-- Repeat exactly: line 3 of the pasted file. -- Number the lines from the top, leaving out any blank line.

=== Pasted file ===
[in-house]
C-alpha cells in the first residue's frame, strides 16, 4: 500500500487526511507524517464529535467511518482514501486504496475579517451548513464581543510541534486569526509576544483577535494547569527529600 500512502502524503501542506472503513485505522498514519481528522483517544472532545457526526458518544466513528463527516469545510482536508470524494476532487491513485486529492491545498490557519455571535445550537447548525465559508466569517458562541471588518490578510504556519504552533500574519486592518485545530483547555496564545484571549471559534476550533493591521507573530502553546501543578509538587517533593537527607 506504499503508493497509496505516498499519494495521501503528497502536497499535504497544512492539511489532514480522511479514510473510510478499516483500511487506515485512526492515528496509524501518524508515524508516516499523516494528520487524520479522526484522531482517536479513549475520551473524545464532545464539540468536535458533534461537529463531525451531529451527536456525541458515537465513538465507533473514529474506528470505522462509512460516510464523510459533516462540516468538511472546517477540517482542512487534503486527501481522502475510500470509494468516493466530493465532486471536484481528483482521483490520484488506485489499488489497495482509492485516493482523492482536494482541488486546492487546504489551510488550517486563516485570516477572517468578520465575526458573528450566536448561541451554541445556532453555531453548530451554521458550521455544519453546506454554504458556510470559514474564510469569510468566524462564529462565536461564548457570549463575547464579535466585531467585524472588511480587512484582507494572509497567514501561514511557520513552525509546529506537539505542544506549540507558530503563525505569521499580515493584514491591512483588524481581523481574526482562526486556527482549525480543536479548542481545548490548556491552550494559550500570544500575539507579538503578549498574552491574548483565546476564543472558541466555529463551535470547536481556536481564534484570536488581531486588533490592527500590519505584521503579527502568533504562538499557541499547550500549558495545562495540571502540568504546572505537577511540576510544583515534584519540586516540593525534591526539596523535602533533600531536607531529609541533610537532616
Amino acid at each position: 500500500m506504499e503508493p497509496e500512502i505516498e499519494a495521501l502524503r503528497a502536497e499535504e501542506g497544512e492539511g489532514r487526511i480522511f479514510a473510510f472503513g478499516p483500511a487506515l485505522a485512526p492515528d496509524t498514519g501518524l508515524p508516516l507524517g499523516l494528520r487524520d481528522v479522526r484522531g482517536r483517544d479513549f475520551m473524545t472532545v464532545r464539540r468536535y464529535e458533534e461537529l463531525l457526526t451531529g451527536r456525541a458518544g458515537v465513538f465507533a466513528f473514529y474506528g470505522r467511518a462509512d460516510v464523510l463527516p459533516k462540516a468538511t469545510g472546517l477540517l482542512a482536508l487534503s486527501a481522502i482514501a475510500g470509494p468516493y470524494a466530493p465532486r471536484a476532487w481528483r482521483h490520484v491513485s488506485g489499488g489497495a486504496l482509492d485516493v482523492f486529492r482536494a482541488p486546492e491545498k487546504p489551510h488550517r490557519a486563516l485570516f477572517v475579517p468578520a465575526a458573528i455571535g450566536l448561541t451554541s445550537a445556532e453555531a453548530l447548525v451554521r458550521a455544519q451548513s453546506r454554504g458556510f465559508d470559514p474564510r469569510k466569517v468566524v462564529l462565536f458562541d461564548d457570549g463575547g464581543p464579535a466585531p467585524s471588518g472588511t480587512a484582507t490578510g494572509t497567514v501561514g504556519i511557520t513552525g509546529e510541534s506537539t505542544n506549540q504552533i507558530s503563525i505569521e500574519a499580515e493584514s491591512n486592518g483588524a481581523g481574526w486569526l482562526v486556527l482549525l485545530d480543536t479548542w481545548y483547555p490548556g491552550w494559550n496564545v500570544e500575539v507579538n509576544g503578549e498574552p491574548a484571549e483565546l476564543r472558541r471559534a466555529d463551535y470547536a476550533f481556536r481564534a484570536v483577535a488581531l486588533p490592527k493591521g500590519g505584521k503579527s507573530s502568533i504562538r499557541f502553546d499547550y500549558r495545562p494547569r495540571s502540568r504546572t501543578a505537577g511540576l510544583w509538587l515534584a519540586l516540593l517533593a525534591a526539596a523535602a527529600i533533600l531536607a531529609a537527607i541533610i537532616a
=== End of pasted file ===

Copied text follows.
Amino acid at each position: 500500500m506504499e503508493p497509496e500512502i505516498e499519494a495521501l502524503r503528497a502536497e499535504e501542506g497544512e492539511g489532514r487526511i480522511f479514510a473510510f472503513g478499516p483500511a487506515l485505522a485512526p492515528d496509524t498514519g501518524l508515524p508516516l507524517g499523516l494528520r487524520d481528522v479522526r484522531g482517536r483517544d479513549f475520551m473524545t472532545v464532545r464539540r468536535y464529535e458533534e461537529l463531525l457526526t451531529g451527536r456525541a458518544g458515537v465513538f465507533a466513528f473514529y474506528g470505522r467511518a462509512d460516510v464523510l463527516p459533516k462540516a468538511t469545510g472546517l477540517l482542512a482536508l487534503s486527501a481522502i482514501a475510500g470509494p468516493y470524494a466530493p465532486r471536484a476532487w481528483r482521483h490520484v491513485s488506485g489499488g489497495a486504496l482509492d485516493v482523492f486529492r482536494a482541488p486546492e491545498k487546504p489551510h488550517r490557519a486563516l485570516f477572517v475579517p468578520a465575526a458573528i455571535g450566536l448561541t451554541s445550537a445556532e453555531a453548530l447548525v451554521r458550521a455544519q451548513s453546506r454554504g458556510f465559508d470559514p474564510r469569510k466569517v468566524v462564529l462565536f458562541d461564548d457570549g463575547g464581543p464579535a466585531p467585524s471588518g472588511t480587512a484582507t490578510g494572509t497567514v501561514g504556519i511557520t513552525g509546529e510541534s506537539t505542544n506549540q504552533i507558530s503563525i505569521e500574519a499580515e493584514s491591512n486592518g483588524a481581523g481574526w486569526l482562526v486556527l482549525l485545530d480543536t479548542w481545548y483547555p490548556g491552550w494559550n496564545v500570544e500575539v507579538n509576544g503578549e498574552p491574548a484571549e483565546l476564543r472558541r471559534a466555529d463551535y470547536a476550533f481556536r481564534a484570536v483577535a488581531l486588533p490592527k493591521g500590519g505584521k503579527s507573530s502568533i504562538r499557541f502553546d499547550y500549558r495545562p494547569r495540571s502540568r504546572t501543578a505537577g511540576l510544583w509538587l515534584a519540586l516540593l517533593a525534591a526539596a523535602a527529600i533533600l531536607a531529609a537527607i541533610i537532616a